939 Days of Solar Power

So the number is a bit random, but there you go. I officially had my solar system connected to the grid on December 1, 2011 … 939 days ago. Based on my usage at the time, I was eligible for tax breaks and grants for a system that could produce about 4,140 kWh a year. The way the math worked out on my house, that meant a 4,140 watt system. I also had to get it grid-tied which means that the electric energy produced from the solar system was to be mingled into the electrical grid; that means I don't have any batteries, and if the power goes out, I don't have power either—even if the solar system had energy available.

Here's some things I learned.

A Few Basics About Electricity

Well, first a basic lesson in electricity. Current is a flow of electrons; voltage is a potential difference between two points of a number of electrons available. If there is a voltage (measured in volts), making an electrical connection through a device allows that potential difference to flow making current (measured in amps). The amount of power (in watts) can be calculated by multiplying the voltage by the current. That power can be used to do work: work or energy is power multiplied by time.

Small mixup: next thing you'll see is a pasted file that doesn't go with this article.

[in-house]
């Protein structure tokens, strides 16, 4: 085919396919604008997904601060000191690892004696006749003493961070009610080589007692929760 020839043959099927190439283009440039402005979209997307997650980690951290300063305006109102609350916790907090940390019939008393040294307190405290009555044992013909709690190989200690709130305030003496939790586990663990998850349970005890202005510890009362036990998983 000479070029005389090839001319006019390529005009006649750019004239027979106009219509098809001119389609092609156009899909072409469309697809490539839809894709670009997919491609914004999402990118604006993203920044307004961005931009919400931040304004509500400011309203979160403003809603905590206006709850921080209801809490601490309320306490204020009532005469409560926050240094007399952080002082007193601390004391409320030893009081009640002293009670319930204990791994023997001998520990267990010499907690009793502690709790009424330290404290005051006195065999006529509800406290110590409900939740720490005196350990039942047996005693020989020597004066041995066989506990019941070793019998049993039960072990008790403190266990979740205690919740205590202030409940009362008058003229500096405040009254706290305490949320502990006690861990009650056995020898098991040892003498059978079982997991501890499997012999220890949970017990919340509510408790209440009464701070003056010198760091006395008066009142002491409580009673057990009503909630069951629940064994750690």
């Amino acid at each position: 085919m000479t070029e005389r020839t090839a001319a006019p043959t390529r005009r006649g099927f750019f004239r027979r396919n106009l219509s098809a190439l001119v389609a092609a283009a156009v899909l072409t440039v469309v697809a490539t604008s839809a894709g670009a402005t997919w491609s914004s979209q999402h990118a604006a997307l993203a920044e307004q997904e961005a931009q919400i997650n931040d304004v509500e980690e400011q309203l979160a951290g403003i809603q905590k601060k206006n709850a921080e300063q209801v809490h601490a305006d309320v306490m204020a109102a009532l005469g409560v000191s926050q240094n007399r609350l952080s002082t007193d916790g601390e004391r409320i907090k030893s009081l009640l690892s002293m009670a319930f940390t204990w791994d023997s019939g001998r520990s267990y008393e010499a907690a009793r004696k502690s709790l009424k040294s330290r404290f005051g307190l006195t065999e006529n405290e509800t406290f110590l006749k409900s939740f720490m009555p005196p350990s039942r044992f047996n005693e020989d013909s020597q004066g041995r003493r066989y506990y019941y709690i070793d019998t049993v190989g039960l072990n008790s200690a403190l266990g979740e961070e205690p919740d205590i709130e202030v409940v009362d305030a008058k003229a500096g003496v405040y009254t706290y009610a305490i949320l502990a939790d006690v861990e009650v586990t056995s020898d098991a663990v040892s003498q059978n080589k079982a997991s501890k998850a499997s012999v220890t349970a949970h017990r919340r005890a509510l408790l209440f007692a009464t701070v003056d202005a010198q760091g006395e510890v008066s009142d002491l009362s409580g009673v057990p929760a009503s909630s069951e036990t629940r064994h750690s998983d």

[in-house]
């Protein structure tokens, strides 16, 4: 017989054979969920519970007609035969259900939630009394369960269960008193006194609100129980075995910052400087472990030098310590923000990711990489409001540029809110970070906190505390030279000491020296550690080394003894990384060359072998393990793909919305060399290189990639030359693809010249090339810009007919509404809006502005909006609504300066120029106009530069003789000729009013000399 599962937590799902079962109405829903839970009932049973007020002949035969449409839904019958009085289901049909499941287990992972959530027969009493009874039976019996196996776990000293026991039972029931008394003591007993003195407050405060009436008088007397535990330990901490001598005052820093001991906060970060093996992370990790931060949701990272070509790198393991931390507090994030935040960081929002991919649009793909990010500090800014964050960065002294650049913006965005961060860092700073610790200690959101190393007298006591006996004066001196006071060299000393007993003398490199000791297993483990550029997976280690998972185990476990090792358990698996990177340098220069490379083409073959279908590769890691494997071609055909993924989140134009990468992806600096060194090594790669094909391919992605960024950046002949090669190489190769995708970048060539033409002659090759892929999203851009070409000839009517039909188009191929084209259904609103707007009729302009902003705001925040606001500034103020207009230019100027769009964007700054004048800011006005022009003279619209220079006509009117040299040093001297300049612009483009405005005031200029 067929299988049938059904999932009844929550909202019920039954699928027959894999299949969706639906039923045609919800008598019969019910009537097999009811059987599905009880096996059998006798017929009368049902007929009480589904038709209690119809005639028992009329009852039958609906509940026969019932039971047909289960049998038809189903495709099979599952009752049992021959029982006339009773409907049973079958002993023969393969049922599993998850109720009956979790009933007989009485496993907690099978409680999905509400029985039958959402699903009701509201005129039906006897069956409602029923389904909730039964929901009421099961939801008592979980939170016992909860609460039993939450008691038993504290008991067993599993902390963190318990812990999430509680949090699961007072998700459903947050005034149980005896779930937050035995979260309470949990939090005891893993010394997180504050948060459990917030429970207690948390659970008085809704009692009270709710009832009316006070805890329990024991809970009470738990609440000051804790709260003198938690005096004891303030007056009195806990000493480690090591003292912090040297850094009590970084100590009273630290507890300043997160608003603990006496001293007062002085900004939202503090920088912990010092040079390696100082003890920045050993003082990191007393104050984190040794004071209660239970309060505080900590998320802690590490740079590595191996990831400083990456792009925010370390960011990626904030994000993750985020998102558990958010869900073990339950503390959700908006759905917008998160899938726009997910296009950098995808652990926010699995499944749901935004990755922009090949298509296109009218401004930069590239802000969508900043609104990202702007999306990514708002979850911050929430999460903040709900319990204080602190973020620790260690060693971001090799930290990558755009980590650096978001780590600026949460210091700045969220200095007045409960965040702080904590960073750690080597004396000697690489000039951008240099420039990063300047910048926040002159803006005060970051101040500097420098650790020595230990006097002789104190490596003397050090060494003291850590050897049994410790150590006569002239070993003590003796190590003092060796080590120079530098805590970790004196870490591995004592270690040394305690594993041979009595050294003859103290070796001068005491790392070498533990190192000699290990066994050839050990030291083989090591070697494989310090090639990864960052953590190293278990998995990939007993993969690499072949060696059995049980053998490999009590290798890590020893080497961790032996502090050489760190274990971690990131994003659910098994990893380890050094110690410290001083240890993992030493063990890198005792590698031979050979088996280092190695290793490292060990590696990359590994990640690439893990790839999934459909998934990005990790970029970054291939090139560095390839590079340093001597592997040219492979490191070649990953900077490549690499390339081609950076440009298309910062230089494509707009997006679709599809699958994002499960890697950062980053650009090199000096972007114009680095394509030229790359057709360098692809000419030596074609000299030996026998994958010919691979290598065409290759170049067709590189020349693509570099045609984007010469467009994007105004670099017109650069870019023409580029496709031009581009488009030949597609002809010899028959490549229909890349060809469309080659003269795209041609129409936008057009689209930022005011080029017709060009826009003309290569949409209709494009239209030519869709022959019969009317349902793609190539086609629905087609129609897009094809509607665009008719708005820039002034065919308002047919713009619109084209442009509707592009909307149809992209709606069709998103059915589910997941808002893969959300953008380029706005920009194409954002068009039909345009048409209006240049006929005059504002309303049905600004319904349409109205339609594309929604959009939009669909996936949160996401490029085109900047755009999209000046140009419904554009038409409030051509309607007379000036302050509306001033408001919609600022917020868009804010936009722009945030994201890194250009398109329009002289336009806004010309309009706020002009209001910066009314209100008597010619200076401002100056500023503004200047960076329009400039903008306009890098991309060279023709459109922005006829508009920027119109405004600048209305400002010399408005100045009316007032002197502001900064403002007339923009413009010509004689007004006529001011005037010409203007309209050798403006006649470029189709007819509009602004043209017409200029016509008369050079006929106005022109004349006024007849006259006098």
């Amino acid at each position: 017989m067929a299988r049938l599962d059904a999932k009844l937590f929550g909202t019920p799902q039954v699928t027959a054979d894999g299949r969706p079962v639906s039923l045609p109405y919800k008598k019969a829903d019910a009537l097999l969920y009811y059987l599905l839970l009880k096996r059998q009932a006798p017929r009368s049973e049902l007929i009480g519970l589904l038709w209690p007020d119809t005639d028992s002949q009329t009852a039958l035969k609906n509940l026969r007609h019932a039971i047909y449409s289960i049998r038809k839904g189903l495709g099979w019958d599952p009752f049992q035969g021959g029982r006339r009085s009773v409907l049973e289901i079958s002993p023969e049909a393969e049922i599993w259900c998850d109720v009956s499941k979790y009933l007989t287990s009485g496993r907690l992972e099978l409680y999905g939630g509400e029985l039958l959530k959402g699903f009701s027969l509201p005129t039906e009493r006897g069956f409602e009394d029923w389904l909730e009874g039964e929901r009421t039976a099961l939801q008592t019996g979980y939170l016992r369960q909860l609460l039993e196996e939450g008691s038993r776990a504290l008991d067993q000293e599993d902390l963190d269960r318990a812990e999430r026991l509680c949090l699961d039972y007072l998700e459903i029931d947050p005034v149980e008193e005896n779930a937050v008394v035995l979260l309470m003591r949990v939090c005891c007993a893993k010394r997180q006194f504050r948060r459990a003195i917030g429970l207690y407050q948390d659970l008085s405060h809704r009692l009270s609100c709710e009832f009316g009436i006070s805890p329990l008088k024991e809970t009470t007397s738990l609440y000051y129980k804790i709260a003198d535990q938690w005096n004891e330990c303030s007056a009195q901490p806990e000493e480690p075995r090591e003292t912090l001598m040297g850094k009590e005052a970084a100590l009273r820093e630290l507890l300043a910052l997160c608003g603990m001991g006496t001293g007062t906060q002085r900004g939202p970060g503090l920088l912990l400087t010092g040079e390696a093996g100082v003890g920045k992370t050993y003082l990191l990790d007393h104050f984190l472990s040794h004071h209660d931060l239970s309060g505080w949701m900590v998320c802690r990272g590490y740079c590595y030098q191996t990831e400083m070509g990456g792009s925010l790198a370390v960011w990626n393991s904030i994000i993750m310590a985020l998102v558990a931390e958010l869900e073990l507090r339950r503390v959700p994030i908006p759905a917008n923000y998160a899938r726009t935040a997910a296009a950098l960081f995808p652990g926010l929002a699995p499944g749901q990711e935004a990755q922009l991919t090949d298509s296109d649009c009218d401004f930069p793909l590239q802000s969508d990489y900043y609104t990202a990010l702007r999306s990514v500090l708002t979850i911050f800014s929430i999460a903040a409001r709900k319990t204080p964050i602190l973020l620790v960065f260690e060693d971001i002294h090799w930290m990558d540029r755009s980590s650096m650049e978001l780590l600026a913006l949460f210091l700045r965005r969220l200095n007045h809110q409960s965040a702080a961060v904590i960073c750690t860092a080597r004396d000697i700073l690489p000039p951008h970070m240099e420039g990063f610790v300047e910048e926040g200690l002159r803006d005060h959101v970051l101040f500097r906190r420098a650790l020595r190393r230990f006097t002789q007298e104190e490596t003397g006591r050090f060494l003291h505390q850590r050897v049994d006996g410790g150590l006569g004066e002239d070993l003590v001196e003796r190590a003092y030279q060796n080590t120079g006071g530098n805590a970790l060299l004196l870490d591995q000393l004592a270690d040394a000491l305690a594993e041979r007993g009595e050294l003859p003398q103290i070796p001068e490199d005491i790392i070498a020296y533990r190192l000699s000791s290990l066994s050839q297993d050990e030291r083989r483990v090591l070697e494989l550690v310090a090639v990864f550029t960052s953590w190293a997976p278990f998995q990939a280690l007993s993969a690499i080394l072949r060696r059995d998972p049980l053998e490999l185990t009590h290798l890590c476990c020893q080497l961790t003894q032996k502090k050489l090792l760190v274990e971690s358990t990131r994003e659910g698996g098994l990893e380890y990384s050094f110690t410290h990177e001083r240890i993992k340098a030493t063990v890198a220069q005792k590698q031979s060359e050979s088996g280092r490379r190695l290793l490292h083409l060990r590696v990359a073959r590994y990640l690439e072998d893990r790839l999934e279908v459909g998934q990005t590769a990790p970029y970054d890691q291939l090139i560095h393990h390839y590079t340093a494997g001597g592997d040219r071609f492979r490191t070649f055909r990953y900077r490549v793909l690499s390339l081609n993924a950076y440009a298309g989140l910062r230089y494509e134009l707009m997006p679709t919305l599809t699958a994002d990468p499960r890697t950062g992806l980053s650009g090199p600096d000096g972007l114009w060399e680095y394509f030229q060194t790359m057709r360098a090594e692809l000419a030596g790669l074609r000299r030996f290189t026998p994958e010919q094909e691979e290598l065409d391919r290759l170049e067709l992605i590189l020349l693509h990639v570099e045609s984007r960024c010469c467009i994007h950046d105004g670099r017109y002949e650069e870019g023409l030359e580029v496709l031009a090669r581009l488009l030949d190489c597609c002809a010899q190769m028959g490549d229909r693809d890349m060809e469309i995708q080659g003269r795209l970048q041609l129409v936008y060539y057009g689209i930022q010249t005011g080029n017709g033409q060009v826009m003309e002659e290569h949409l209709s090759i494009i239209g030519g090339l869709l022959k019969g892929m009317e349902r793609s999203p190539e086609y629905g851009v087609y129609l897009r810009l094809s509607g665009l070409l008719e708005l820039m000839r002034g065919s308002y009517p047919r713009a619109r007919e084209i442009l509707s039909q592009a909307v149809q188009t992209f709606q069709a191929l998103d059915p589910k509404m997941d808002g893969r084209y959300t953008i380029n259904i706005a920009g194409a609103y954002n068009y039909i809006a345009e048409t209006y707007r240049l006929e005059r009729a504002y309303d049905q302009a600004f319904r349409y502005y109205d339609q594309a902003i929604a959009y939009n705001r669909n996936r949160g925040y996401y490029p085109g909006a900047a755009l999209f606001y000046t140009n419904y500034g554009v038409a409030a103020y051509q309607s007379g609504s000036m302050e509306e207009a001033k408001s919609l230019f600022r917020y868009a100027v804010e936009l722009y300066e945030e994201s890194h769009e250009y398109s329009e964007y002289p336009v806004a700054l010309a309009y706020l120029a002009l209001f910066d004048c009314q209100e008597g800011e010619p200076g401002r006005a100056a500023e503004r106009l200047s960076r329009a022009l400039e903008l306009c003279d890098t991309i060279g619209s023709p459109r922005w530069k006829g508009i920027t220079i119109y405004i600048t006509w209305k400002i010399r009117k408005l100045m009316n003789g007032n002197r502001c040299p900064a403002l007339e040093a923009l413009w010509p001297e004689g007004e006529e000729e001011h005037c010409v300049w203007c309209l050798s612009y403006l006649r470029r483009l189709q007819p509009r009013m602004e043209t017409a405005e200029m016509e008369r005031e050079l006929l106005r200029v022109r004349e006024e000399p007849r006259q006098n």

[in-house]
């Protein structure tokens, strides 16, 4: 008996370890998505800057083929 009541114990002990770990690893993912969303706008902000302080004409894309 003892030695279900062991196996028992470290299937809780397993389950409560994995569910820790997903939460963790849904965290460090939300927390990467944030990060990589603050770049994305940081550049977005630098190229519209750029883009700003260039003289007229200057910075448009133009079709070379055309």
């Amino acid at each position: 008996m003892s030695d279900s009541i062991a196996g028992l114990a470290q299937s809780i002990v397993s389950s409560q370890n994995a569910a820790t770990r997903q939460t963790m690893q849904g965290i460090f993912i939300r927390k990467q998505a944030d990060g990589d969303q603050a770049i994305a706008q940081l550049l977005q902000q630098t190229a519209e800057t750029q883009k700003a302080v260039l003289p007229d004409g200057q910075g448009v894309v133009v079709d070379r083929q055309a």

For instance, it takes work to pedal a bicycle one mile; an average person can continuously produce about 100 watts of power. If jee travels 10 miles per hour, it would take 1/10 hours to go a mile, so jee would have exerted 10 watt-hours of energy, or you could say jee did 10 watt-hours of work. Calories are also units of energy (although confusingly food-calories are Calories which are kilocalories or 1000 work calories). Nonetheless, it's about 9 kilocalories of work. (For a sanity check, a cycling calculator indicated you'd burn about 30 kilocalories, and since you'd burn about 8 kilocalories in that time on a 2,000 Calorie-a-day diet, that's 17 kilocalories which is at least in the ballpark.)

Solar Panel Basics

Sorry, I digress. Photovoltaic solar panels convert light to electricity. A panel is usually rated for its power in watts which is calculated under specific conditions—typically something like 1,000 watts per square meter which is the maximum energy from the sun. However, at any point, there is a specific insolation (the amount of sunlight reaching that point.) At the equator during an equinox, the sun is directly overhead, and one square meter sitting on the surface gets the full square meter of solar energy. But if you imagine tilting that panel: once you get to 90 degrees, the sunlight is hitting the edge, and none of it actually strikes the surface, so you'd get zero power, so at angles between, there is some percentage of sun hitting the panel.